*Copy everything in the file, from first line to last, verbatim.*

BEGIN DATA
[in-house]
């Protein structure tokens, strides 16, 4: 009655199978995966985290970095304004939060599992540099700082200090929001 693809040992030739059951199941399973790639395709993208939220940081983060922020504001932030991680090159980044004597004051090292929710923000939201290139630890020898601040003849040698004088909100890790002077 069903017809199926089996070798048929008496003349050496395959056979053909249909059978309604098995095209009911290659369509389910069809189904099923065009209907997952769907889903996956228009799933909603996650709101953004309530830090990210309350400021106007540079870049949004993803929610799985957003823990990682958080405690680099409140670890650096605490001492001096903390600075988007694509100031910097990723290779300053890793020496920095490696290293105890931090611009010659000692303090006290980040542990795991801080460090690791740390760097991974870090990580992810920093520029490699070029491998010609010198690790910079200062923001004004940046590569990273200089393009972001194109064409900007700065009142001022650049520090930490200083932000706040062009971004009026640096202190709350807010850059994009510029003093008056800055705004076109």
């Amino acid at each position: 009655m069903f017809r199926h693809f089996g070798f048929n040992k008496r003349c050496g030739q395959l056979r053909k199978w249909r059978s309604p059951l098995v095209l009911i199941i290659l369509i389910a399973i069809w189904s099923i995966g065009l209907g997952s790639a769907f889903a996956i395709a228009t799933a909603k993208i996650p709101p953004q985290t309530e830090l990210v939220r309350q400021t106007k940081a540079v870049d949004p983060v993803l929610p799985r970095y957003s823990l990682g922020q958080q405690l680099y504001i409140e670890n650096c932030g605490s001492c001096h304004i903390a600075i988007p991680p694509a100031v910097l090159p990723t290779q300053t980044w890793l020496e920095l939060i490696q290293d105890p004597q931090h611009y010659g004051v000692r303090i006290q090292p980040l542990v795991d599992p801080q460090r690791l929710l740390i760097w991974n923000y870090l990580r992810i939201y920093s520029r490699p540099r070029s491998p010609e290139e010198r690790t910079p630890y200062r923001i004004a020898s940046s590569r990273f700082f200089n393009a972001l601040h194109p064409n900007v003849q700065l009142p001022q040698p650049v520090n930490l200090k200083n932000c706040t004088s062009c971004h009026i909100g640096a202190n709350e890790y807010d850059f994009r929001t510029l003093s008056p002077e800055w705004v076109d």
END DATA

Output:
[in-house]
């Protein structure tokens, strides 16, 4: 009655199978995966985290970095304004939060599992540099700082200090929001 693809040992030739059951199941399973790639395709993208939220940081983060922020504001932030991680090159980044004597004051090292929710923000939201290139630890020898601040003849040698004088909100890790002077 069903017809199926089996070798048929008496003349050496395959056979053909249909059978309604098995095209009911290659369509389910069809189904099923065009209907997952769907889903996956228009799933909603996650709101953004309530830090990210309350400021106007540079870049949004993803929610799985957003823990990682958080405690680099409140670890650096605490001492001096903390600075988007694509100031910097990723290779300053890793020496920095490696290293105890931090611009010659000692303090006290980040542990795991801080460090690791740390760097991974870090990580992810920093520029490699070029491998010609010198690790910079200062923001004004940046590569990273200089393009972001194109064409900007700065009142001022650049520090930490200083932000706040062009971004009026640096202190709350807010850059994009510029003093008056800055705004076109």
């Amino acid at each position: 009655m069903f017809r199926h693809f089996g070798f048929n040992k008496r003349c050496g030739q395959l056979r053909k199978w249909r059978s309604p059951l098995v095209l009911i199941i290659l369509i389910a399973i069809w189904s099923i995966g065009l209907g997952s790639a769907f889903a996956i395709a228009t799933a909603k993208i996650p709101p953004q985290t309530e830090l990210v939220r309350q400021t106007k940081a540079v870049d949004p983060v993803l929610p799985r970095y957003s823990l990682g922020q958080q405690l680099y504001i409140e670890n650096c932030g605490s001492c001096h304004i903390a600075i988007p991680p694509a100031v910097l090159p990723t290779q300053t980044w890793l020496e920095l939060i490696q290293d105890p004597q931090h611009y010659g004051v000692r303090i006290q090292p980040l542990v795991d599992p801080q460090r690791l929710l740390i760097w991974n923000y870090l990580r992810i939201y920093s520029r490699p540099r070029s491998p010609e290139e010198r690790t910079p630890y200062r923001i004004a020898s940046s590569r990273f700082f200089n393009a972001l601040h194109p064409n900007v003849q700065l009142p001022q040698p650049v520090n930490l200090k200083n932000c706040t004088s062009c971004h009026i909100g640096a202190n709350e890790y807010d850059f994009r929001t510029l003093s008056p002077e800055w705004v076109d």